Tag Archives: diverticulitis

Cashews and Popcorn and Watermelon (Oh My!)

Remember the early 1980s Saturday Night Live sketches featuring Doug and Wendy Whiner?  No matter what the situation, they whined endlessly about it, alienating everyone around them.  See for yourself here and here.

While the sketches had different subjects, there was always one common thread:  the story would come around to food, at which point the Whiners would interject that they couldn’t eat the food in question because “We’ve got di-ver-ti-cu-liiiiii-tis.”  It was always the biggest laugh in the sketch.

Well, boys and girls, The Curmudgeon has had diverticulitis for more than eight years.  Oh, technically, he has diverticulosis, not diverticulitis.  The difference between –osis and –itis is that diverticulosis is bumps on your colon and diverticulitis is when those bumps get infected.  It’s not as bad as it sounds:  the symptoms are relatively easy to recognize, typically very mild, and easy to treat if addressed promptly.  Fail to address it promptly, though, and things can get very serious, and potentially deadly, very suddenly, but that’s really unlikely.

The conventional wisdom has long been that there are two keys to avoiding episodes of diverticulitis:  eat a high-fiber diet and avoid certain foods:  seeds and nuts.  That means no berries, no peanuts, no popcorn.  No burgers on sesame seed buns, peanut butter’s fine but smooth and never chunky, and no rocky road or pralines and cream ice cream.

seeds and nutsFor The Curmudgeon, eliminating these foods from his diet didn’t pose much of a problem.  Except for blueberries and dried cranberries, he was never much of a berry person; he liked corn but has never been much of a popcorn eater; and while he enjoyed salted cashews and occasional pistachios, they’re both so high in fat and calories that he only occasionally ate them because if he’s going to splurge on that many calories he’d much rather have chocolate ice cream.

The dictum to avoid seeds and nuts has never been based on hard science; instead, it was a rule based entirely on anecdotal evidence.  Family doctors tell their patients to ban those foods from their diets because whenever they see patients who are having diverticulitis episodes, they’ve inevitably been eating seeds or nuts recently.  Gastroenterologists, on the other hand, tell their patients that they can eat anything they want, that they’ve never seen any evidence linking those foods to diverticulitis.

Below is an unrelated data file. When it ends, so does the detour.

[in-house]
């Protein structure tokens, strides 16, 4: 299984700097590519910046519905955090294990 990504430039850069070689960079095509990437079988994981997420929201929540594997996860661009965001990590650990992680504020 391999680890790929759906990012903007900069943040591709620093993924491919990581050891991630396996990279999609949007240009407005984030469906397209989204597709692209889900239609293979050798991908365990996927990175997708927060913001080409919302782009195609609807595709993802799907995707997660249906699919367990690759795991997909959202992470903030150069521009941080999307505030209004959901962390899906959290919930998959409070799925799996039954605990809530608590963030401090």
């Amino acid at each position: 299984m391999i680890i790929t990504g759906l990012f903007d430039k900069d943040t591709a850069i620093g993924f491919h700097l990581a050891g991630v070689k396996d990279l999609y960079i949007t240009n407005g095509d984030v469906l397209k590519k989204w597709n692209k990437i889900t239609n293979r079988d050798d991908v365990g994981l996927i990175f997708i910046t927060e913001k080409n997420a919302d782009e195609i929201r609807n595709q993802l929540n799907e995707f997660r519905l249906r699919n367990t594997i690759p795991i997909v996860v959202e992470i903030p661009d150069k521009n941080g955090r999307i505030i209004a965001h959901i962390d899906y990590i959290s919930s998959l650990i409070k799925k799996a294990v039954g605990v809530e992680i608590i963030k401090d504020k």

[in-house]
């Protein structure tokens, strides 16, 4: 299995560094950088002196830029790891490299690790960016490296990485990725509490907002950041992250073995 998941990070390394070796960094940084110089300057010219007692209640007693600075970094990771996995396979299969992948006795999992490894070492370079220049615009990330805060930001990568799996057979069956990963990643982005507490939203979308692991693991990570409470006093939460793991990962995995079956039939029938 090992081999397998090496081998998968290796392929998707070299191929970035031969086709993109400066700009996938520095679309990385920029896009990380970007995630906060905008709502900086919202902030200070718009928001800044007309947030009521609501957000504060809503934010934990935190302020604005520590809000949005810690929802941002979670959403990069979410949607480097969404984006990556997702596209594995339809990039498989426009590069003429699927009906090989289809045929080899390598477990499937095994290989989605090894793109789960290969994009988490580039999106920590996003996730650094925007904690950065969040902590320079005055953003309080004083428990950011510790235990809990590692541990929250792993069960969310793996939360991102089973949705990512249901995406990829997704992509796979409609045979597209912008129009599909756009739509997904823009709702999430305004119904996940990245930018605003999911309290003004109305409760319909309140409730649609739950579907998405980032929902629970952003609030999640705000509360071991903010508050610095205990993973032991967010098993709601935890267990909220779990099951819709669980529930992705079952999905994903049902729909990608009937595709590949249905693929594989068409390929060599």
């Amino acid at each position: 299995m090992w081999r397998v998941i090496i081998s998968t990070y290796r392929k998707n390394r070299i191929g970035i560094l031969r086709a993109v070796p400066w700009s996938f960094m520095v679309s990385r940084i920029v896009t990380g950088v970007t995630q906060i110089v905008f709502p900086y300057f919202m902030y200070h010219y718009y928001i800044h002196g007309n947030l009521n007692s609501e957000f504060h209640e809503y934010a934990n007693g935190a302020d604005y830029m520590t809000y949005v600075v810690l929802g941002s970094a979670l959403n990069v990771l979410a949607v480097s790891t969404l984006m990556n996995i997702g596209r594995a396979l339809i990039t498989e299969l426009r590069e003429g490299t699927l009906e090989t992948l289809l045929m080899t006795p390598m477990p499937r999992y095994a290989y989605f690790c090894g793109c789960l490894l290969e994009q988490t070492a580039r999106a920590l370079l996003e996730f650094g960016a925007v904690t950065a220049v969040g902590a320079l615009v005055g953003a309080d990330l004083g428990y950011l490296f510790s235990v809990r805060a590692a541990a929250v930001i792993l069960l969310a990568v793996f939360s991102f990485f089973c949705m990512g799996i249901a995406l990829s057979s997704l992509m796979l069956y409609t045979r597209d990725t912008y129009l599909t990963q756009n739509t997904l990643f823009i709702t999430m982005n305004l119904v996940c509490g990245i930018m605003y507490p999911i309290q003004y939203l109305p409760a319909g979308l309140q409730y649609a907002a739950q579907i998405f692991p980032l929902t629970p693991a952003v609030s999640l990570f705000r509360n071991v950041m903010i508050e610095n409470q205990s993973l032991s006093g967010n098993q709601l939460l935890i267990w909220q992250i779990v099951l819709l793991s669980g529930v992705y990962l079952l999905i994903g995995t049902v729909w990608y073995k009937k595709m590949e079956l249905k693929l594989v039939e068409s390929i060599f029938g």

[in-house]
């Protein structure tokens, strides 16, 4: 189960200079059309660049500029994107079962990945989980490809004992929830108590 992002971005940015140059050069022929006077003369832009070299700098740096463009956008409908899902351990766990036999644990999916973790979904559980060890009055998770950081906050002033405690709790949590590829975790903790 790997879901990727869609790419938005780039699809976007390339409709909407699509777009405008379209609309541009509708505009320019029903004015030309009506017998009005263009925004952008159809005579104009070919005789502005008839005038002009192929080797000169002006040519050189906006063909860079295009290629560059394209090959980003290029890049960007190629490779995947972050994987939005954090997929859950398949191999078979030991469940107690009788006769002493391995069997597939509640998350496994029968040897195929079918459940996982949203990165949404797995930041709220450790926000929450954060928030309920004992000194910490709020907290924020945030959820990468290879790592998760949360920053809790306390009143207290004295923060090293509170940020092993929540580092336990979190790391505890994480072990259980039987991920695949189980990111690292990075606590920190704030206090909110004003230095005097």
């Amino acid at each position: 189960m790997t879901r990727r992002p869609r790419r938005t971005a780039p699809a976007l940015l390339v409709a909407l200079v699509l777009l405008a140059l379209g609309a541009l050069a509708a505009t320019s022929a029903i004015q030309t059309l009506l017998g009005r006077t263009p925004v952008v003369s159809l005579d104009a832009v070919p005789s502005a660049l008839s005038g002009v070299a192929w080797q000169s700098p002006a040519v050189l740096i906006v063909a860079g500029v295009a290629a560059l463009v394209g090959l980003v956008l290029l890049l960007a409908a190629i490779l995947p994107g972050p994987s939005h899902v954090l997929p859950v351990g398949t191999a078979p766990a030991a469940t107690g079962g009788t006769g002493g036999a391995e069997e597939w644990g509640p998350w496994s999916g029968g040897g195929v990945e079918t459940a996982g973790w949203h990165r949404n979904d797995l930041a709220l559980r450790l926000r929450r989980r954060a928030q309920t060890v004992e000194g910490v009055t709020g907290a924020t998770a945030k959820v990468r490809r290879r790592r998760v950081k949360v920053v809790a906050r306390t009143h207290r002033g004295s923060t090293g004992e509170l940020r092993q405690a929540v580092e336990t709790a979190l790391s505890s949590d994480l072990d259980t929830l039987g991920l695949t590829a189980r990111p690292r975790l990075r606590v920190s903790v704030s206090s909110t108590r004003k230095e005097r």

Both arguments are pretty flawed.  Family doctors may ask their patients about eating seeds and nuts, but they could theoretically draw similar conclusions if their questions were about bananas, apples, or french fries.  Gastroenterologists, meanwhile, were basing their advice on the absence of research, yet they knew they could theoretically be wrong.  Because people hear first from their family doctor not to eat the forbidden foods, by the time they reach the gastroenterologist they’re typically committed to the new diet on an emotional level and afraid to go back.

The Curmudgeon is a bit, shall we say, zealous about seeking assistance if he thinks he might be experiencing an episode of diverticulitis because while he adheres slavishly to the rules about banned foods and has a diet high in fiber even though he dislikes almost every food that’s high in fiber, the radiation treatment he underwent more than six years ago pretty much fried his colon and led to the removal of nearly a foot of that colon a year later.  The next time they have to operate on that colon, he knows, well, he never says it out loud, but he knows – and that’s always been incentive enough to follow these two simple rules.  That, plus knowing that his colon’s remaining useful life already is probably nowhere near the life expectancy of the rest of his body.